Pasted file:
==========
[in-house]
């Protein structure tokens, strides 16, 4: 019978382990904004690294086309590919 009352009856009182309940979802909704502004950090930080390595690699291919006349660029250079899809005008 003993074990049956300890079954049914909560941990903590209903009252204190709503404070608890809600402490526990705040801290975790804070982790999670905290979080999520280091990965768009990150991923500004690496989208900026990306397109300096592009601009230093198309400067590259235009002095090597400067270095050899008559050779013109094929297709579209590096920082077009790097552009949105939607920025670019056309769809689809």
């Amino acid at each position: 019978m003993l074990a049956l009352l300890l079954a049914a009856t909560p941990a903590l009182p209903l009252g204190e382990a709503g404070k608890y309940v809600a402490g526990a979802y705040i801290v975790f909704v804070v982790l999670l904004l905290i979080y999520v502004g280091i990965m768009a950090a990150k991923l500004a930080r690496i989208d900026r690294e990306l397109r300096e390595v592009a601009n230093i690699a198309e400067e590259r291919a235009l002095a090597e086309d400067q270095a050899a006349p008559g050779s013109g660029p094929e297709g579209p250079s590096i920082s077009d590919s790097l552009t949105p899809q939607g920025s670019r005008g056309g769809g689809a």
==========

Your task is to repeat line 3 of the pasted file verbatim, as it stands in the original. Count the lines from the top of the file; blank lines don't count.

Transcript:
């Amino acid at each position: 019978m003993l074990a049956l009352l300890l079954a049914a009856t909560p941990a903590l009182p209903l009252g204190e382990a709503g404070k608890y309940v809600a402490g526990a979802y705040i801290v975790f909704v804070v982790l999670l904004l905290i979080y999520v502004g280091i990965m768009a950090a990150k991923l500004a930080r690496i989208d900026r690294e990306l397109r300096e390595v592009a601009n230093i690699a198309e400067e590259r291919a235009l002095a090597e086309d400067q270095a050899a006349p008559g050779s013109g660029p094929e297709g579209p250079s590096i920082s077009d590919s790097l552009t949105p899809q939607g920025s670019r005008g056309g769809g689809a």